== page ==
Your feet are your body’s foundation and as an Osteopath, the feet are my favourite area to treat as they are a masterpiece of design, a complex system of sub systems comprised of 26 bones, 33 articulating joints and over 100 ligaments, tendons and muscles (far too many to individually list!). Your feet are KEY in providing overall stability to the rest of Your body. Together the structures of your feet make up a system of slings and springs to enable the muscles to shorten, lengthen, receive and respond to the environment. The mechanics of a seemingly easy task such as walking is complex enough, running and jumping even moreso.
For my Osteo and Yoga clients, I consider what is happening at the feet and often, work on the feet during treatment whether it is low back pain, headaches, a gammy shoulder etc checking where the shoes are worn away, and the patten of foot movement whilst walking. The complexity of the feet can make them prone to injuries including; Plantar Fasciitis, ankle sprains, bunions, Morton’s Neuroma are amongst the more common foot complaints I see.
If an architect built on poor foundations, what would happen? The building might start to sink on one side, the bricks and supporting structures would be placed under excess load and tension causing wear and tear. There might be a knock-on effect on the plumbing leading to problems with drainage, we then might have a mould issues and damp. My point is, if you don’t address your foot health you could be causing problems elsewhere….
The knees and hips can directly suffer from poor foot posture and mechanics and vice versa, but for simplicity’s sake lets stick with the feet today. For example, pronated feet otherwise known as fallen/collapsed arches will place excess strain on the inner ligaments of the knee this in turn can cause our thigh bones to internally rotate, our muscles and soft tissues have to adapt and overtime this can cause pain, dysfunctional movement patterns, affect our breathing and our ability to drain away lymph. Does the building and plumbing analogy make more sense now?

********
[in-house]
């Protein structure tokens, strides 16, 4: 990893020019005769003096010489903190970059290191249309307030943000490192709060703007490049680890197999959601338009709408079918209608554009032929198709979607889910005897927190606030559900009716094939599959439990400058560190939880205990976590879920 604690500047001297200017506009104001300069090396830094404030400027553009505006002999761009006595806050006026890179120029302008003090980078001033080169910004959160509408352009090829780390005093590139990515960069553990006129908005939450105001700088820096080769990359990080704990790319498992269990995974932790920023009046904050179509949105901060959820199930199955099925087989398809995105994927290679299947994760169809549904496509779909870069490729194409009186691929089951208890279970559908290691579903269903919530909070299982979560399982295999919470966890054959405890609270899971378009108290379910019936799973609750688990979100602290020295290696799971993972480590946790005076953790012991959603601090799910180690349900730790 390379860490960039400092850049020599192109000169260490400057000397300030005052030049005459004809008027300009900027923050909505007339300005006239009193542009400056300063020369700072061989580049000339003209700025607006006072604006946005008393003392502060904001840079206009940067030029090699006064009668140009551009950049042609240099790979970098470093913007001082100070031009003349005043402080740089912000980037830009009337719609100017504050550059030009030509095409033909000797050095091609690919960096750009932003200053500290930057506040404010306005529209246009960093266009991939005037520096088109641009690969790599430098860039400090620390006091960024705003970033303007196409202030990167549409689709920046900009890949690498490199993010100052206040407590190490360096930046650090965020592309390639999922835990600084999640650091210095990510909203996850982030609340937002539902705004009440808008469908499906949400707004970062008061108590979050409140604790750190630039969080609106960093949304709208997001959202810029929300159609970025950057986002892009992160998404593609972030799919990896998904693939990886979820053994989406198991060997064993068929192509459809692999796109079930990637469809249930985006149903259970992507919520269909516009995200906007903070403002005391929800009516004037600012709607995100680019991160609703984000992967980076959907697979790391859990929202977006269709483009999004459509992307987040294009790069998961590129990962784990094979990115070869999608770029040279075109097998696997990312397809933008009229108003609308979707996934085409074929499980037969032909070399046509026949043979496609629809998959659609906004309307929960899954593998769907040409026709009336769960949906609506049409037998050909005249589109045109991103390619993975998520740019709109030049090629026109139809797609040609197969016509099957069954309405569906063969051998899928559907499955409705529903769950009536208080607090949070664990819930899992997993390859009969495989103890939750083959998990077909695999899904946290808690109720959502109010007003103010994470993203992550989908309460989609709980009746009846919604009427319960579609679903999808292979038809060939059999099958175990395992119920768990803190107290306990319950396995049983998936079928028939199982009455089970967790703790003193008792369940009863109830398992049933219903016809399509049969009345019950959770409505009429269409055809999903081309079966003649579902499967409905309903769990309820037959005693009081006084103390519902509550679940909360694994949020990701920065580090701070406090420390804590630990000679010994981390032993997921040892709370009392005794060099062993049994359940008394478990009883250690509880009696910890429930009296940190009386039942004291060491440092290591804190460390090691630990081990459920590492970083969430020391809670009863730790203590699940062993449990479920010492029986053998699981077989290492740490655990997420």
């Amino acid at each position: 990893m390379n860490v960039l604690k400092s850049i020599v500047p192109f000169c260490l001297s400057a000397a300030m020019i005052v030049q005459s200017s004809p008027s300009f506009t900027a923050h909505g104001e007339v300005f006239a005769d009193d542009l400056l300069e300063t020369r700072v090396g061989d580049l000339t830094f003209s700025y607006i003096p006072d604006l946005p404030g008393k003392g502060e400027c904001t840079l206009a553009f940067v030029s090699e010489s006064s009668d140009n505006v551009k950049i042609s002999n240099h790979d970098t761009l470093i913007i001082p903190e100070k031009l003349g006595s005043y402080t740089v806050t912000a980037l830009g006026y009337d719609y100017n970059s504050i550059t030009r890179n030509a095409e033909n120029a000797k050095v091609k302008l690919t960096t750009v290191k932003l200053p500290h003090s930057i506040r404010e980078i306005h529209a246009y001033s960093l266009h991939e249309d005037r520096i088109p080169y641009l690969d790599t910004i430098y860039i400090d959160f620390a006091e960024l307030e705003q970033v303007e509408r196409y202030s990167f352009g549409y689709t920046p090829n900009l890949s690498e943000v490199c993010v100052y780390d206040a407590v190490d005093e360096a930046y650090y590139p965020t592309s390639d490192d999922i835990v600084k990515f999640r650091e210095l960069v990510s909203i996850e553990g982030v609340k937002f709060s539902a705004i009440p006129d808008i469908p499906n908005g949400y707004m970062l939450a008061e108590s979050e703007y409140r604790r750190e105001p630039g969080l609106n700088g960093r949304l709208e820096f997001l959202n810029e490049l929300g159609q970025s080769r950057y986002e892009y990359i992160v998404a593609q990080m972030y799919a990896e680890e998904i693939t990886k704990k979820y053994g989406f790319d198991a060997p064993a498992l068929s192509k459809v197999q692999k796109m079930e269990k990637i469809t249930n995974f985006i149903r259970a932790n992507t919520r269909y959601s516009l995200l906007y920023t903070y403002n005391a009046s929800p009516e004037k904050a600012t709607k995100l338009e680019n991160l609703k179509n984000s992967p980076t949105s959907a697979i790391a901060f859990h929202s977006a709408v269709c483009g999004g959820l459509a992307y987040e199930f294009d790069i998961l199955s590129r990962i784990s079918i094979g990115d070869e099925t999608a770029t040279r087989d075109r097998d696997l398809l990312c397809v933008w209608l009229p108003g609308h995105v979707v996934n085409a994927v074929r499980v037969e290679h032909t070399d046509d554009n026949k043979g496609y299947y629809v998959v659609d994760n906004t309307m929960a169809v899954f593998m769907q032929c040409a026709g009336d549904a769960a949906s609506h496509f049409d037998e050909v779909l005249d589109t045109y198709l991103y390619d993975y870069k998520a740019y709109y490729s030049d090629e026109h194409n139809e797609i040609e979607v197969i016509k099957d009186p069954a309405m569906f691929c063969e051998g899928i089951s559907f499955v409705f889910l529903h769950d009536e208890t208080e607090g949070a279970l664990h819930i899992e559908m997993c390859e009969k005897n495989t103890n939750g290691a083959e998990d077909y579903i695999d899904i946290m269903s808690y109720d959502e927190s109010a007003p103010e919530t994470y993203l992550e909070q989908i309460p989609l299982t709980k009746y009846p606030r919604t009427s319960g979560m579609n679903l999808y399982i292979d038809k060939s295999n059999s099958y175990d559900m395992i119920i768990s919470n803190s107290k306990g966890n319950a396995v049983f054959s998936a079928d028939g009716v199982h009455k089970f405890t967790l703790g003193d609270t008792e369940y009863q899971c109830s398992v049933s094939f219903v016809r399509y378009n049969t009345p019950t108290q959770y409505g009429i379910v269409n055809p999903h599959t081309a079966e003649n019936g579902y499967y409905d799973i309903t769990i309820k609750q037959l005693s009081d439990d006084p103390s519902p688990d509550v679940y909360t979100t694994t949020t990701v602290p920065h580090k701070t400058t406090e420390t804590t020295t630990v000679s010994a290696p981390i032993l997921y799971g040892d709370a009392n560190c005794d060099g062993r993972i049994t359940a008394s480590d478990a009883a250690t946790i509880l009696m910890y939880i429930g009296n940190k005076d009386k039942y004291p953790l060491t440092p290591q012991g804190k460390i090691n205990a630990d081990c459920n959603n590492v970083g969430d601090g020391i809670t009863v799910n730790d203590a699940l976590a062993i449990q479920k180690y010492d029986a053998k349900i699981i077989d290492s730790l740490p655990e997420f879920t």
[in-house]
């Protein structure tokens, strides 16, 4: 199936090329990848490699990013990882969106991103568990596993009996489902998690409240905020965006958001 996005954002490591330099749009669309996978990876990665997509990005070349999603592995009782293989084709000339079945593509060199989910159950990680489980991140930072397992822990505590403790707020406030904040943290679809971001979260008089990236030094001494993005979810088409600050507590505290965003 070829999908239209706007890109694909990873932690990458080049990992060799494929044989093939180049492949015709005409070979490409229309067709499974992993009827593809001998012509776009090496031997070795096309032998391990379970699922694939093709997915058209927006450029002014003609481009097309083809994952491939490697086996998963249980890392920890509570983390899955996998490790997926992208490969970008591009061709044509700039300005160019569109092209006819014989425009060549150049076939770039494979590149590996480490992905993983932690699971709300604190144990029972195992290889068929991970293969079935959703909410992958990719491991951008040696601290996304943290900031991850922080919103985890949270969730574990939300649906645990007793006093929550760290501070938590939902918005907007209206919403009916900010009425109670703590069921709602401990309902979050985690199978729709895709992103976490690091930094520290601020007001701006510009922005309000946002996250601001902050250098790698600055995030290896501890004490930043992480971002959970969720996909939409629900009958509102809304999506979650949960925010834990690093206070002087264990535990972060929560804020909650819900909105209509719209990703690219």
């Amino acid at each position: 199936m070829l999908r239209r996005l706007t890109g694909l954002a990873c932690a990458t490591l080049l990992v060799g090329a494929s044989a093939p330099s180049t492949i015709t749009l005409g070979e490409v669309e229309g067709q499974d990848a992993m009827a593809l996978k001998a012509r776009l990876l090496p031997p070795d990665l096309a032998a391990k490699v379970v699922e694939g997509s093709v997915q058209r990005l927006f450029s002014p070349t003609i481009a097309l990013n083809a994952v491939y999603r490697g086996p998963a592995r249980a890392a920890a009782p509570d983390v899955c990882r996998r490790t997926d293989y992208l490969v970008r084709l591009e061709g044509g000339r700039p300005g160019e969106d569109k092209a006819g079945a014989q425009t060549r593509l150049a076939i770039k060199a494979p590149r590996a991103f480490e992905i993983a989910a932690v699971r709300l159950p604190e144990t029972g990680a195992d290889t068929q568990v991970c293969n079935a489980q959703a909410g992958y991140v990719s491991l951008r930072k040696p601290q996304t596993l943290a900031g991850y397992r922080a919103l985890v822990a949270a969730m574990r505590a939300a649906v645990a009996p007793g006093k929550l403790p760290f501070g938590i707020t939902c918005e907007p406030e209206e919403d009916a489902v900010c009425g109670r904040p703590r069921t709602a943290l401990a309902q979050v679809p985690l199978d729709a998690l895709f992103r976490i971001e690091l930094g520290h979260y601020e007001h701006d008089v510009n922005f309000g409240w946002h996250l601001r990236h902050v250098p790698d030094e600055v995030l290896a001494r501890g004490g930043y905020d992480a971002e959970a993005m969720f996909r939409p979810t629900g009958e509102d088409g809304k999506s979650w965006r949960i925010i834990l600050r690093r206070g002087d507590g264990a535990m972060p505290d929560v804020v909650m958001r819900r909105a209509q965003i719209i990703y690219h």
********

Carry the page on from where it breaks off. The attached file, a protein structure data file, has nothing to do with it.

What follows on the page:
For our feet to be able to support us, they need to be able to FEEL, receive and respond to their terrain. Footwear can interfere with how our feet can interpret information and dampens their ability to respond. Those stilettos, whilst sexy, deform the shape of your foot affecting their ability to be the supportive, springy, adaptive foundation they were designed to be. Have you’ve ever played that game where you have to open items wearing oven mitts? It is similar for your feet and feeling the ground when it comes to wearing chunky shoes….so whilst they maybe fashionable, they're not functional!
Ideally footwear allows your feet to be free to move, which is why I am an advocate of barefoot footwear, my favourites being Vivo Barefoot (I have no affiliation with them by the way except that I love their shoes and will recommend them for anyone looking for Barefoot options). Orthotics and ‘supportive’ shoes certainly have their place in the short term, however they shouldn’t replace the need to improve your foot agility and strength. Please note, if you are considering switching to barefoot shoes, make the change gradually and consider all other aspects of your health. Your healthcare provider whether it be a Physio, Osteo or Chiro should be able to guide you in this matter.
Simple Tips for Better Foot Health
· Be barefoot as often as possible. In and outdoors just let yourself feel the ground; grass and sand is especially grounding and lets your feet experience different textures and depths so they learn how to adapt.
· Stretch your feet. Yes take a hold of your tooties and your footsies and mobilise, stretch and massage them – a video will be ready very soon for this!
· Strengthen your feet – scrunching a towel and picking up a pencil with your toes are interesting ways you can get your feet to move. Again video coming soon!
· Don’t forget to strengthen your hips and knees as they can have an impact your feet.